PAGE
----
32. Mr. Ghosh submitted that this court sitting in second appeal should act strictly in accordance with law and should uphold the law and if any order is passed by this Court in favour of the appellant that would be contrary to law, we are unable to accept such submission. If during the pendency of the appeal the possession of the property of the judgment-debtor had been taken over unlawfully by practising a fraud upon the statute and in a manner which is contrary to law and offending the provision of Art. 300A of the Constitution of India, this court had every jurisdiction to pass appropriate order, inasmuch as, the interim order is passed in aid of the main relief in pending of the appeal before this court. Supreme Court in the case of Chinnamal v. P. P. Arumughan wherein Supreme Court held that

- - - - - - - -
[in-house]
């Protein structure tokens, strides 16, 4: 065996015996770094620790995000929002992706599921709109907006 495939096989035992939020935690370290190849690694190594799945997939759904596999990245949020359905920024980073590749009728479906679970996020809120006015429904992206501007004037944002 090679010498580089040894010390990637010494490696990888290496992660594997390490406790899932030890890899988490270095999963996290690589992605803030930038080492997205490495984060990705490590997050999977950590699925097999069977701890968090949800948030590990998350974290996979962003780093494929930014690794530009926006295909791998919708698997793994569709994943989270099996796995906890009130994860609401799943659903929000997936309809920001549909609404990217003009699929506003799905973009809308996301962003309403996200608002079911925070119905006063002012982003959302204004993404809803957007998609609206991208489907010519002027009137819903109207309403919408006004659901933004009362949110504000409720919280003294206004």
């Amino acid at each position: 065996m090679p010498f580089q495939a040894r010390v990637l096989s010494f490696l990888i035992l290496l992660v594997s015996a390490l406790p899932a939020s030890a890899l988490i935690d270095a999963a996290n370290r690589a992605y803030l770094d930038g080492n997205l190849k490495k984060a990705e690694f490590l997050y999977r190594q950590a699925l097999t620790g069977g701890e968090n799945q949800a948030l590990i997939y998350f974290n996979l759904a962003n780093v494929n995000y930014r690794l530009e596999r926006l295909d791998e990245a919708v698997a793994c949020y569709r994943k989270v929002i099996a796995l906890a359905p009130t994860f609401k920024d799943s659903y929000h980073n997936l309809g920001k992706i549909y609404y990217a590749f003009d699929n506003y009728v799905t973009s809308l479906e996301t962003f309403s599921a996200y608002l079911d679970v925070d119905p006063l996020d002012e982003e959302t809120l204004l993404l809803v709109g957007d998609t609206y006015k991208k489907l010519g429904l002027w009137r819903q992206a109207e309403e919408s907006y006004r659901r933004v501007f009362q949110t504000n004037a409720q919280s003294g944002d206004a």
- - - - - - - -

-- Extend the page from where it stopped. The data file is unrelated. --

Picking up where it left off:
the Code of Civil Procedure is a body of procedural law designed to facilitate justice. The laws of procedure should be so construed as to render justice wherever reasonably possible. In the instant case, the process that was issued by the executing court has fully violated the mandatory provision of law for non-mentioning the date on or before which the decree has to be executed which rendered the process invalid and secondly, on the basis of an invalid process, the possession was taken over with police help under order passed by the Executive Magistrate, under a procedure which is de hors of the statute. Such a forceful dispossession by an order of the Executive Magistrate with police help is not a dispossession in the eye of law, inasmuch as, such dispossession had been made not in accordance with law. Under such circumstances, when action has been taken without jurisdiction without the authority of law and in manner which amounts to gross abuse of process of law, it is the duty of the court to restore back the possession to render justice and to set right the grievous wrong. If any dispossession is made by gross abuse of process of court, it is the duty to restore back the possession. Since the second appeal has been admitted, this court was of the view that the effect of the decree cannot be given during the pendency of the appeal and the decree has been executed unlawfully and illegally and in the manner which amounts to a fraud upon the statute and that such a dispossession could not be said to be dispossession under the law. This court, in our view, had every jurisdiction to issue a mandatory injunction directing the restoration of property and to keep the property in possession of the judgment-debtor till the disposal of the appeal. In the facts and circumstances of the case, we have no hesitation in holding that the things were done in such a manner which docs not per se amount to excess of jurisdiction but it was a deliberate case of committing fraud upon the statute by the authorities concerned at the instance and machination of the decree-holder. Under the Civil Procedure Code, a decree has to be executed strictly according to the provisions of the Code. The decree cannot be executed with the police force dehors the provisions of the Civil Procedure Code. After all it was a decree passed by the Civil Court. Taking of police help is an extreme method even under the Code and that in the instant case, it was clear to us that the procedure that was adopted, was wholly unlawful, illegal and void. If the submissions of Mr. Ghosh are accepted, in that event, that would amount to give a go-bye to the practice and procedure laid down by the Civil Procedure Code and this will encourage the litigants to commit fraud upon the statute and will encourage the litigant to take over possession of the property forcibly who have extra judicial means and power. If this extra judicial methods and means are allowed to be prevailed, in that event, that would destroy the present judicial system in our country.